The rapidly evolving carbon credit marketplace, developed using a variety of protocols that make it difficult to compare climate impacts, has resulted in confusion over what carbon markets can and cannot accomplish. “The stakes for the climate and farmers are extraordinarily high,” said Emily Oldfield, lead author a new report on the carbon markets and agricultural soil carbon scientist at Environmental Defense Fund. As a result, many farmers are leery of all the disparate carbon credit companies. “There is tentative interest, but there’s also a lot of skepticism,” says IATP’s Lilliston.
Is it possible to create voluntary market mechanisms that could benefit veteran regenerative farmers like Ellis as well as new converts—while maintaining environmental integrity? Some companies are working to answer that question, but they’re taking decidedly different approaches.
Only a few years ago, carbon offset markets were fading away, says Mark Trexler, director of Climate Change Knowledge Systems at The Climatographers, a climate change advisory company in Portland, Oregon. “[They said], ‘Offsets cannot play a significant role in hitting the global targets.’ Then somebody came up with brilliant idea of ‘net zero,’ and everybody needs offsets again,” says Trexler. The only way most companies can make net zero pledges work is through offsets. “Now offsets are going to ‘save the world,’” says Trexler, noting that we haven’t solved any of the problems that bedeviled carbon markets the first time.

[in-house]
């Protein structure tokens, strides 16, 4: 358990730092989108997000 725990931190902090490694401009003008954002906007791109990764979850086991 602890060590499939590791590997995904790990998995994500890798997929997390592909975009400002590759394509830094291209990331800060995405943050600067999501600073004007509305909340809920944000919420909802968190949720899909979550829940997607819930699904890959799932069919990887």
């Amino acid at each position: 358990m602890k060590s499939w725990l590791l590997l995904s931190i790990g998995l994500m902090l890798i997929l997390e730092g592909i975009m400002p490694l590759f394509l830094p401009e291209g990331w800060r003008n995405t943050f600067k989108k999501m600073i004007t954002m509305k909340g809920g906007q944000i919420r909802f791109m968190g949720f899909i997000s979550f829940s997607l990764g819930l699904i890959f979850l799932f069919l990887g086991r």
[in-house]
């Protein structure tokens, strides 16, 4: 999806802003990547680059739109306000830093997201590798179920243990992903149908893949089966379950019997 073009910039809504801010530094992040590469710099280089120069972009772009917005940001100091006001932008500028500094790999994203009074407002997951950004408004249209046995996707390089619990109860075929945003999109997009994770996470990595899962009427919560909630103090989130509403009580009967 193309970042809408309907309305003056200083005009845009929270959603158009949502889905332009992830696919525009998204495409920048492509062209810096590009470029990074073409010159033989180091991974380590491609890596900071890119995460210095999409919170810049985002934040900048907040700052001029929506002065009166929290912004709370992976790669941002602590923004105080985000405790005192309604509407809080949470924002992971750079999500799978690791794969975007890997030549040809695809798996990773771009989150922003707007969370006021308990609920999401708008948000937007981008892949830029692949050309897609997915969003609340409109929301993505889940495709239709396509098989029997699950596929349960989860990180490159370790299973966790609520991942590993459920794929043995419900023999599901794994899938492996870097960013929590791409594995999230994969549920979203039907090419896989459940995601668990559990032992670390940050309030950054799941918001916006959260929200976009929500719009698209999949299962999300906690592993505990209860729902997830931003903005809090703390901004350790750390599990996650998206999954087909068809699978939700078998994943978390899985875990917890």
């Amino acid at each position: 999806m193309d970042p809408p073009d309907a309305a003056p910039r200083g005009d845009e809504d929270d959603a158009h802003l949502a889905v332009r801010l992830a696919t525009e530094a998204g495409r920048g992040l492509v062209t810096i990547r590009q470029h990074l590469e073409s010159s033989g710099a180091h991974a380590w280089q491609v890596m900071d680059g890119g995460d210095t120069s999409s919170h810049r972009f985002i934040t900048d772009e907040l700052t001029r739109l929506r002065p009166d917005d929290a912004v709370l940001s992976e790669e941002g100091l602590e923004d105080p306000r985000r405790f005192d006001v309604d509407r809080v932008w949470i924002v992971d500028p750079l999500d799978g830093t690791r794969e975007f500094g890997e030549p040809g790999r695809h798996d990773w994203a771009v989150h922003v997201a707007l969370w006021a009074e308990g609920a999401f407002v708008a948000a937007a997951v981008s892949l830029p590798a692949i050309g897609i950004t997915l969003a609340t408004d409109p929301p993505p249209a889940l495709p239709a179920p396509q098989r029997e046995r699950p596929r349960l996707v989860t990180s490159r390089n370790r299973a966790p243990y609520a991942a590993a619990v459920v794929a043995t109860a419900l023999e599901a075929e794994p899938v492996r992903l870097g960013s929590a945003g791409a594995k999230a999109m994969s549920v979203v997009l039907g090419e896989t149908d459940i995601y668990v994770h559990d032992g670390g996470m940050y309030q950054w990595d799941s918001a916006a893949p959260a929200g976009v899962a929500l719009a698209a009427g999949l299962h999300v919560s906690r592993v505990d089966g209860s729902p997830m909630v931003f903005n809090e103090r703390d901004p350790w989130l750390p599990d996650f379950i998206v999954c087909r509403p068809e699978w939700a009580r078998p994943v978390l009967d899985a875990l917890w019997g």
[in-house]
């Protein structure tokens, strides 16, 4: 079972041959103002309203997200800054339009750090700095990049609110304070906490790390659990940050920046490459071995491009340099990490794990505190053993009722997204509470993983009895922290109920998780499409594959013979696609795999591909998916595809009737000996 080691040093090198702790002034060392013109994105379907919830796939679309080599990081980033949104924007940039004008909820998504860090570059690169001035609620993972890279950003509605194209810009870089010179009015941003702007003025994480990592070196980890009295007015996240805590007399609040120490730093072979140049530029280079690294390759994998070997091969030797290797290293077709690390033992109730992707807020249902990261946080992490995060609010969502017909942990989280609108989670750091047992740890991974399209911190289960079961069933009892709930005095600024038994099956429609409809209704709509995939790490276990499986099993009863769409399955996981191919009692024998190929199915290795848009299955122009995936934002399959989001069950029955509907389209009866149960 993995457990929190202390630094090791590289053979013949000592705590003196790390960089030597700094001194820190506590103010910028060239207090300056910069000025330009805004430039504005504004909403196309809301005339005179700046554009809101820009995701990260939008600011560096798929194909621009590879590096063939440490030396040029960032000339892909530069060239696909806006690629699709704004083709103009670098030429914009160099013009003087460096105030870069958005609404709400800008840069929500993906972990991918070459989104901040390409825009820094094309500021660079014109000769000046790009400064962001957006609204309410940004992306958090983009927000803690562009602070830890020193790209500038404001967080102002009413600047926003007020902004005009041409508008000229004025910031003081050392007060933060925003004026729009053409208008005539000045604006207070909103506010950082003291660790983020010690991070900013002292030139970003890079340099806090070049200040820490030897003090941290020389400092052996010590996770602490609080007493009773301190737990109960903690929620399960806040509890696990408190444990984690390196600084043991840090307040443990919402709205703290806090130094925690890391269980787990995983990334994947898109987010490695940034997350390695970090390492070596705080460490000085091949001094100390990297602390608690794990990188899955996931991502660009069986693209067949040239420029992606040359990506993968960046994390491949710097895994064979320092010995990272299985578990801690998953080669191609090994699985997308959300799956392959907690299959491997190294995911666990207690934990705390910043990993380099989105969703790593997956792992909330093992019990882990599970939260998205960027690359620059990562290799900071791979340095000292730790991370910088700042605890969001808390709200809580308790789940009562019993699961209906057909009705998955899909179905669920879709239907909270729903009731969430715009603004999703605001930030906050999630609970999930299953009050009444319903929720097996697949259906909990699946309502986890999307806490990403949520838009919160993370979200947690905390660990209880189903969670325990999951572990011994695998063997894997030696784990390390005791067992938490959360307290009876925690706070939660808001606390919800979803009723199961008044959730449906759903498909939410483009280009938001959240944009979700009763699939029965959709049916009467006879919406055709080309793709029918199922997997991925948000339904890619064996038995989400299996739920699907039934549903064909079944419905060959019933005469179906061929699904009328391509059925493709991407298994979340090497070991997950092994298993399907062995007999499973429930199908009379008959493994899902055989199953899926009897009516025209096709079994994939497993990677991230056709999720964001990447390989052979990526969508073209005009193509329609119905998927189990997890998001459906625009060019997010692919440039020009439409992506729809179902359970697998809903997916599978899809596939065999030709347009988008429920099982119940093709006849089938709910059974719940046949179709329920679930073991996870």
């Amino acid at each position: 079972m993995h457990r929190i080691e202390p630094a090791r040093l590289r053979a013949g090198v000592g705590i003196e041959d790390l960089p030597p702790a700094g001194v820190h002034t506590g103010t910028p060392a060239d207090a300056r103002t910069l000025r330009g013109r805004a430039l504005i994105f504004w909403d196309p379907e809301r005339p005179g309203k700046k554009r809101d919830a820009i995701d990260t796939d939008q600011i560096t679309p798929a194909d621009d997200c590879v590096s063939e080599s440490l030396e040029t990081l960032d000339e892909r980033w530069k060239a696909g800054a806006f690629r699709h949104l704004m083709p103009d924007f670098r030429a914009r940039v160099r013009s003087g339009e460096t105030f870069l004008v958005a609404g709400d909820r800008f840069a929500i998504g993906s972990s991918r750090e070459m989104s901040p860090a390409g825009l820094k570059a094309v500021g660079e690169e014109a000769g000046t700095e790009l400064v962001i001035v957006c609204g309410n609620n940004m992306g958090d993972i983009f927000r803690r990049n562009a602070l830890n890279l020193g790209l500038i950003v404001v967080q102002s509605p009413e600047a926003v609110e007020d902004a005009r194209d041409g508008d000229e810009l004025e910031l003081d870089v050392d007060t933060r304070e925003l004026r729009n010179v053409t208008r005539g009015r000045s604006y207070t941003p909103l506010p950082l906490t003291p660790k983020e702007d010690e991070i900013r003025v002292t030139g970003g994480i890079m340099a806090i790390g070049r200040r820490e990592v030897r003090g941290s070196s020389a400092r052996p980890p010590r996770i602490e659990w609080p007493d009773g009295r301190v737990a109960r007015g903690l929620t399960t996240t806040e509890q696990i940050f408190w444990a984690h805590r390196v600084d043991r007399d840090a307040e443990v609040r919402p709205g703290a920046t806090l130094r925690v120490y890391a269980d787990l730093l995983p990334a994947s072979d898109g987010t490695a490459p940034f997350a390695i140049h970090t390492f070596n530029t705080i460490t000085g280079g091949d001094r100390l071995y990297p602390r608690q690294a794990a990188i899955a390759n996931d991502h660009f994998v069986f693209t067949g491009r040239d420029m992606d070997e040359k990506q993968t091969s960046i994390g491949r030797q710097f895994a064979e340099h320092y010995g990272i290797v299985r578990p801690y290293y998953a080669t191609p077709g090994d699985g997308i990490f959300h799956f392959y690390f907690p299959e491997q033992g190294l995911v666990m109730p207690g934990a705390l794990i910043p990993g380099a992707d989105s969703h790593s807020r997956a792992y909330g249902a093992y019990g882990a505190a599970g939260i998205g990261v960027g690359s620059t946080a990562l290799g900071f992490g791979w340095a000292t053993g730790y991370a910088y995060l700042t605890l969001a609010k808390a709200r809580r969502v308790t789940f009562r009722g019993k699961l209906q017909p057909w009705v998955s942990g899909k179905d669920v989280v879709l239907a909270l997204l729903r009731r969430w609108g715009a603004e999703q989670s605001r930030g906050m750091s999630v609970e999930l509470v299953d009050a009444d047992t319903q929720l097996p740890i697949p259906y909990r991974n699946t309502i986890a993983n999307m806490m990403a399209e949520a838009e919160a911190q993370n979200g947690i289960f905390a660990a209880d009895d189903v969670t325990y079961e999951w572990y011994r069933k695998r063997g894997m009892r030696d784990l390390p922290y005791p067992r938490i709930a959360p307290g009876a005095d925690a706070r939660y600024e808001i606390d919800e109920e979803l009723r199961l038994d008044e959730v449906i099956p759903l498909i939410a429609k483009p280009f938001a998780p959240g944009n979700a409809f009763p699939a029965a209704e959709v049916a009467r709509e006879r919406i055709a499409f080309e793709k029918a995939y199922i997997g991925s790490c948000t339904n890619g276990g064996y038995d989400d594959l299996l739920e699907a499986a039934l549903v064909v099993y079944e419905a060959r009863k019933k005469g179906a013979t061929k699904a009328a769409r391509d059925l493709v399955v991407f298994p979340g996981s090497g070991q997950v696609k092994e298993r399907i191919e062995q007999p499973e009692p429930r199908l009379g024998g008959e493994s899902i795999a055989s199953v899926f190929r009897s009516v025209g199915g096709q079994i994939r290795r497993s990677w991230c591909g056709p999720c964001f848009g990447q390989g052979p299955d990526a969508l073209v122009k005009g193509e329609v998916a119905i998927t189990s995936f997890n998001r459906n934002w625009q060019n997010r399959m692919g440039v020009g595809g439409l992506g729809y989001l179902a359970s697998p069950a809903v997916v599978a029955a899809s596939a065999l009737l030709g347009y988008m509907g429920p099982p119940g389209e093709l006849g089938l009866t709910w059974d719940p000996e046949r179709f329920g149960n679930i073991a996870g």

Markets come with a cold, hard truth, says Trexler. For offsets to meaningfully mitigate climate change, they have to differentiate between what he calls “good deeds” and legitimate, additional carbon removal. For example, because Ellis helped her land absorb carbon as part of a larger, holistic effort to improve it without a prior market incentive, her work, perversely, won’t count as an offset by most efforts.
Soils are dynamic and carbon most certainly won’t be sequestered forever. But the whole goal of the offset market is to ensure that credits translate into additional tons of carbon dioxide emissions removed from the atmosphere for as long as possible, he says. After all, companies that buy the credits are allowed to emit greenhouse gases that will stay in the atmosphere forever, says Trexler.
There is a huge financial incentive for those who have made early efforts into the offset markets—but if too many find their way in, “the environmental integrity of the market can quickly be undermined,” Trexler says, adding, “carbon offsets aren’t intended to be fair; [they] are intended to mitigate climate change.”
Debbie Reed, who helms the nonprofit Ecosystem Service Market Consortium (ESMC), agrees that additionality is an important requirement of offset markets. “Markets never pay early adopters; they don’t pay today for corn you sold yesterday,” she says. “If we don’t have an additional requirement, it does nothing to bring down atmospheric greenhouse gas concentrations. It’s business as usual.”